With Swedish politics in disarray following the resignation of its new prime minister on Wednesday, pensioner’s lobby SPF Seniorerna has criticised a pension reform that formed part of the fledgling government’s budget plan.

The leader of Swedish pensioners’ association SPF Seniorerna – a lobby group with 250,000 members – commented on Wednesday on the new agreement that was reached by the Social Democrats and the Left party regarding an increase in income for people on the lowest pensions.

The agreement includes a new pension guarantee supplement, and is part of the budget plan for the new Swedish government that is still being negotiated among the country’s political parties following the formal resignation of former Prime Minister Stefan Löfven earlier this month.

Eva Eriksson, chair of SPF Seniorerna, said the agreement on pensions seemed to be a good addition to income for that segment of the population, but that much remained unclear – including on what grounds the new pension guarantee supplement would be calculated.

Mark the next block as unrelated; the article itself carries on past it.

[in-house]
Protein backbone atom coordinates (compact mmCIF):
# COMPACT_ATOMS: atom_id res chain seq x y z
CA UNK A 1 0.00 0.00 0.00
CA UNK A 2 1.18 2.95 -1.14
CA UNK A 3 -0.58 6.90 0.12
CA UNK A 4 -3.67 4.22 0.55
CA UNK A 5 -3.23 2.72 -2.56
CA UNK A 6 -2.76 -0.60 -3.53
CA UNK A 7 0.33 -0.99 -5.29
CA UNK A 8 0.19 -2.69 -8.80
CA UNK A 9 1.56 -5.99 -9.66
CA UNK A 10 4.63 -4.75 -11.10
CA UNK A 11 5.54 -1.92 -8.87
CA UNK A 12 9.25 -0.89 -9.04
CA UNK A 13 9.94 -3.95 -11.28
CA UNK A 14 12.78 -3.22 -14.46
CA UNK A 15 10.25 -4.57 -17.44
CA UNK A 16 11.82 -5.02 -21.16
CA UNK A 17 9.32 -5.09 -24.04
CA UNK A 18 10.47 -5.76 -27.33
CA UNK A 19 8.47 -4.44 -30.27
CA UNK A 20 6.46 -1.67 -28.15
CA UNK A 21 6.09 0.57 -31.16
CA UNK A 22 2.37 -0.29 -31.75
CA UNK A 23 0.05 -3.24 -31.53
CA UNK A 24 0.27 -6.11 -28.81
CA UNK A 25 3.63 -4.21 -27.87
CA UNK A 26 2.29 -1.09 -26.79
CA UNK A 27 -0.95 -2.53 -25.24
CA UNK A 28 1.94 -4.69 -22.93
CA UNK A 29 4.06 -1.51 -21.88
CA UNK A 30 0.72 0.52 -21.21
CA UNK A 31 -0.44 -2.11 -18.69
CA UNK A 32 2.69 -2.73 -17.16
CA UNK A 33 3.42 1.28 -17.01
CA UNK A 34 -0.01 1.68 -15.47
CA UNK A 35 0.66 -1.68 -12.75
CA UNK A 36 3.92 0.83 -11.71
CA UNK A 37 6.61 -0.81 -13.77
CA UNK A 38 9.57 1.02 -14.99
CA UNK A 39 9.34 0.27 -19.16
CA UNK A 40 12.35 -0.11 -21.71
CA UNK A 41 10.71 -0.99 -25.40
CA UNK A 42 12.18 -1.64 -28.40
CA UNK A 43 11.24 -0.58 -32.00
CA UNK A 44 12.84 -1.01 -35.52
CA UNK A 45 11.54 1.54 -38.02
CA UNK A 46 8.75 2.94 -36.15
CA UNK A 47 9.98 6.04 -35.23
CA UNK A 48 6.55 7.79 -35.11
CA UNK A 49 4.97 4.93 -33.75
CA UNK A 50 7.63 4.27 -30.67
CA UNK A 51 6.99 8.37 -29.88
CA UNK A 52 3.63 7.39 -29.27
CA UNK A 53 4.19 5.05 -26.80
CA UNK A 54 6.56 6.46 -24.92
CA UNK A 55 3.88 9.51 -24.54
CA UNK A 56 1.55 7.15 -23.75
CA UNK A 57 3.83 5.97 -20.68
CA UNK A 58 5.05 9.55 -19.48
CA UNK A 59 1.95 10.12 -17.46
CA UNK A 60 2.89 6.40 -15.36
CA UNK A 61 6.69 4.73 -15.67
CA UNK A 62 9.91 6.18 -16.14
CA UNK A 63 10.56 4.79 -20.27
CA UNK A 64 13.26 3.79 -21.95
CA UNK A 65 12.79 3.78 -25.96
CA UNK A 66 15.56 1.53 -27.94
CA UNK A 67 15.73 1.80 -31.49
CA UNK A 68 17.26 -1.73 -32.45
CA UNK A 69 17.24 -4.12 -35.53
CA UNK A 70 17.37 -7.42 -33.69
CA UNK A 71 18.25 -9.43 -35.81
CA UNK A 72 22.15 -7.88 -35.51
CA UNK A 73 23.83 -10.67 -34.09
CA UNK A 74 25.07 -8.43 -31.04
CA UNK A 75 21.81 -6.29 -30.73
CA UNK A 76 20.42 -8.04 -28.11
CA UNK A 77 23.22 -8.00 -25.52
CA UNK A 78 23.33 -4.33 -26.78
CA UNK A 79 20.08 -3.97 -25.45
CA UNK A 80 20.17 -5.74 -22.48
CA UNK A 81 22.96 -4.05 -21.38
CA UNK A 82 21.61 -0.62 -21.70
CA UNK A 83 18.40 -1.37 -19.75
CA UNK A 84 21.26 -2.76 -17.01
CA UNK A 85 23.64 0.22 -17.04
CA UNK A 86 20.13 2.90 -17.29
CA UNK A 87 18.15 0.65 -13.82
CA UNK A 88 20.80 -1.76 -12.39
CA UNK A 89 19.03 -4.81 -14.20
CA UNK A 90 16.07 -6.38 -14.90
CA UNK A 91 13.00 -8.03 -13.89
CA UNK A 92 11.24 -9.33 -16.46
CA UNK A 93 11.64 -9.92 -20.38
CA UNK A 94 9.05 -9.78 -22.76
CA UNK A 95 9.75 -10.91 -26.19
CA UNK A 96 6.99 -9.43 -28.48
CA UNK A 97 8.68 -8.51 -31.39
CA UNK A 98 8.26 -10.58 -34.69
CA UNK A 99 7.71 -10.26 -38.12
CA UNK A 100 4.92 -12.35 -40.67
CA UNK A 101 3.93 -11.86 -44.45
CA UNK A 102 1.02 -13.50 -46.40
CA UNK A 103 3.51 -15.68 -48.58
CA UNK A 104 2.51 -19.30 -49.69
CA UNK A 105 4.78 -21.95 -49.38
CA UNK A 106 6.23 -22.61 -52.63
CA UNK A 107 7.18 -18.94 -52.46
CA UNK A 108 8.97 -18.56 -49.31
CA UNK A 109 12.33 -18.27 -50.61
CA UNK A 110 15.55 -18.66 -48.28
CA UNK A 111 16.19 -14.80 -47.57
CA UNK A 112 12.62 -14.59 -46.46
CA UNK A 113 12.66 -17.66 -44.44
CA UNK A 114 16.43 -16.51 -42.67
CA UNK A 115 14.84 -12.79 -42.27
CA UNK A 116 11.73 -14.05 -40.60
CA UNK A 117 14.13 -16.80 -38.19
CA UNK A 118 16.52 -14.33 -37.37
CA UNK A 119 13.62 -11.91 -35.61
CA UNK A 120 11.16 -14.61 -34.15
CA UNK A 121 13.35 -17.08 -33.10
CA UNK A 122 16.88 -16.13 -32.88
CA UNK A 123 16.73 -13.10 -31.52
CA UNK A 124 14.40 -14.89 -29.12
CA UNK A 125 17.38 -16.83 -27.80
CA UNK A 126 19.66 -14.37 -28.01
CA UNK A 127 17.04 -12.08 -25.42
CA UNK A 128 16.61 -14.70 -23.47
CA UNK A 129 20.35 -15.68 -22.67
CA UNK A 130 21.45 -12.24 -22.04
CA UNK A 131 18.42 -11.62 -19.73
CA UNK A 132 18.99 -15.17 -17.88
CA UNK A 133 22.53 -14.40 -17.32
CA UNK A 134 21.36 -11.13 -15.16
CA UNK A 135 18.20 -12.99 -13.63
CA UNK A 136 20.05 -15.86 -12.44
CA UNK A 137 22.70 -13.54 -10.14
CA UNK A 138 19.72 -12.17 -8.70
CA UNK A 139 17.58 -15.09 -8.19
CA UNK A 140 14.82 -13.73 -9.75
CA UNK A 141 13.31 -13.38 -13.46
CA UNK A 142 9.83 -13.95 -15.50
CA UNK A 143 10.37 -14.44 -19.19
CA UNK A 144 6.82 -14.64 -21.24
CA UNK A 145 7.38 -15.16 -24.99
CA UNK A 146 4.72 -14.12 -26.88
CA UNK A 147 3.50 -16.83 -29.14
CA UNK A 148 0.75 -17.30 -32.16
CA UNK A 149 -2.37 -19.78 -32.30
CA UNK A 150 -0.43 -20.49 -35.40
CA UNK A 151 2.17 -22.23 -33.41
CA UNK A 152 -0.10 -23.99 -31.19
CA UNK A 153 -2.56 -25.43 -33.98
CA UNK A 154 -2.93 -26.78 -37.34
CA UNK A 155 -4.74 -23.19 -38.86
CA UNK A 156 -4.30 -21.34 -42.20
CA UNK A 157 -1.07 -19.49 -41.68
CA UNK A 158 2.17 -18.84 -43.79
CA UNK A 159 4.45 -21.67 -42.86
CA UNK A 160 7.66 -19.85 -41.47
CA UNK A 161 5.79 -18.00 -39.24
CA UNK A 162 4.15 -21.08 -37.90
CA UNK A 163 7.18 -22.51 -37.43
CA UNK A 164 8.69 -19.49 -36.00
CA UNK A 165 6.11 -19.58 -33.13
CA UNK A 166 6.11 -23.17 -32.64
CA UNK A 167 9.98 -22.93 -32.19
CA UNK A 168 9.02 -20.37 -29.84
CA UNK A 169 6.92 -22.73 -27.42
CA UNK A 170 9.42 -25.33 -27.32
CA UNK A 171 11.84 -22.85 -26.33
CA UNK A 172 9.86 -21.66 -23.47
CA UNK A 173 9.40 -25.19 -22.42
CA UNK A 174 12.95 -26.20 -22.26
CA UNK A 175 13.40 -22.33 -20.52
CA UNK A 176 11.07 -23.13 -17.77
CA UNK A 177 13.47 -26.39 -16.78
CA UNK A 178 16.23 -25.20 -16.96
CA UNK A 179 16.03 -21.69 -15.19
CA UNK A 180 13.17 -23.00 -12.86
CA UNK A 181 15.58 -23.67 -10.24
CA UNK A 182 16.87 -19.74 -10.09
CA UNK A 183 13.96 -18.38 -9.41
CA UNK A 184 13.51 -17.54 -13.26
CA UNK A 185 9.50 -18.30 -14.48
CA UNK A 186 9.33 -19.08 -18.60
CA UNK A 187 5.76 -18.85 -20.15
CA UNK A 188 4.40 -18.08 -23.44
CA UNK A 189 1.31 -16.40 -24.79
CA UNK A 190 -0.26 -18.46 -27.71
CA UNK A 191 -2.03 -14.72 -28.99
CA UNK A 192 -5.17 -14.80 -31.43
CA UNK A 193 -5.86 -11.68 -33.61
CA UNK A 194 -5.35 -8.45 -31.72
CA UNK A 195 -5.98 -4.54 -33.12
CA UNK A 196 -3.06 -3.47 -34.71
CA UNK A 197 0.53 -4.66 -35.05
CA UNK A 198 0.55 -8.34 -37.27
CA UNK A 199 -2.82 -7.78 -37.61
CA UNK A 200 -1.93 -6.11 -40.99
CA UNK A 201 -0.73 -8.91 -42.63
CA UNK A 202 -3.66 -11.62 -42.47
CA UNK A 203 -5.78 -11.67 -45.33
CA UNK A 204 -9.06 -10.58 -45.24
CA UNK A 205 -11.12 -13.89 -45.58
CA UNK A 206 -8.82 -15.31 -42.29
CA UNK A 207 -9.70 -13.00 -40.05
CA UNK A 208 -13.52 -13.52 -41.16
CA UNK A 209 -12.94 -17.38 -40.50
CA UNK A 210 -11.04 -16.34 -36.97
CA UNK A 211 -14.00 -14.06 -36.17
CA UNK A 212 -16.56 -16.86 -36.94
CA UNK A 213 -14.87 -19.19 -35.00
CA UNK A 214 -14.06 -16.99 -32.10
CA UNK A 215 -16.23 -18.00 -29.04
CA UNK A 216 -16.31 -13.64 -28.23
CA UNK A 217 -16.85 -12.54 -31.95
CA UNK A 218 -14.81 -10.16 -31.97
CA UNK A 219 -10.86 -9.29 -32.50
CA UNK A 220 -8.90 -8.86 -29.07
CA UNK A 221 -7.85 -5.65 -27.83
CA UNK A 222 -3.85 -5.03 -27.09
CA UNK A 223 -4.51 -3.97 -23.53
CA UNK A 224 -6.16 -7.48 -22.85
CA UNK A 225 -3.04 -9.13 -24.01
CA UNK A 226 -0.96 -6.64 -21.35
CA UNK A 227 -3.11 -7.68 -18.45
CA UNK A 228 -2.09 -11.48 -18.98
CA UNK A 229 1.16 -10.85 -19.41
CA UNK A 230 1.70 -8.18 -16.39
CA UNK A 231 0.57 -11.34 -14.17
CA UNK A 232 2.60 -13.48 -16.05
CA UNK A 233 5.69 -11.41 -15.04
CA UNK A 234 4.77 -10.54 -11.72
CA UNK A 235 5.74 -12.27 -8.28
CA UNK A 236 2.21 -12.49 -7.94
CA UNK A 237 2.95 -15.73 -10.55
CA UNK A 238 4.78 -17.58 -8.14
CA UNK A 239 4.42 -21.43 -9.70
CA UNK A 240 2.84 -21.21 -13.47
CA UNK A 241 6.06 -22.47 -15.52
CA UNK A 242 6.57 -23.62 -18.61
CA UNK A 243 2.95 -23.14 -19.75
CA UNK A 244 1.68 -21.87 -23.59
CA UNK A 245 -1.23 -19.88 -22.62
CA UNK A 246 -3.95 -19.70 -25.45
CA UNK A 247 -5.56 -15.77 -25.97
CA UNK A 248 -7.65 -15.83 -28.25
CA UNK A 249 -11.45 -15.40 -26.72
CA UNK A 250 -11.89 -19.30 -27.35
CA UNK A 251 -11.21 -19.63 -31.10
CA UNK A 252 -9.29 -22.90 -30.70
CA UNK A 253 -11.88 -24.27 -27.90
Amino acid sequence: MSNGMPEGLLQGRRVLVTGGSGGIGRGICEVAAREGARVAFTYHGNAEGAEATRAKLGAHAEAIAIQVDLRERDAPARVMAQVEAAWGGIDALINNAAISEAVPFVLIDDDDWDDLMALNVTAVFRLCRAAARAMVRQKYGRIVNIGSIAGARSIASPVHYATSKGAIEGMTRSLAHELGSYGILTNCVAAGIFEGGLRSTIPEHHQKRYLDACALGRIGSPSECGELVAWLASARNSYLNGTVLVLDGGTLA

“But the new guarantee supplement probably also means that it will pay off even less to work alongside your pension,” she said.

Eriksson said: “SPF Seniorerna believes that it is crucial that a holistic approach is needed to pension issues, the system must be reviewed in all its parts and connections to society.

“Continued patching-and-repairing, with another addition, violates the system’s principles and contributes to the decay of the system as well as the persistence of its fundamental problems,” she said.

On Wednesday, Social Democrat Magdalena Andersson – Sweden’s finance minister under Löfven — was hailed in parliament as Sweden’s first female prime minister, but had to resign later in the day when her party’s Green coalition partner quit in a protest related the budget plan.

Andersson said she was resigning because, according to Swedish constitutional practice, a coalition government should resign if a party left the government.

However, Andersson also announced on Wednesday that she was still ready to become prime minister - but for a Social Democratic one-party government.

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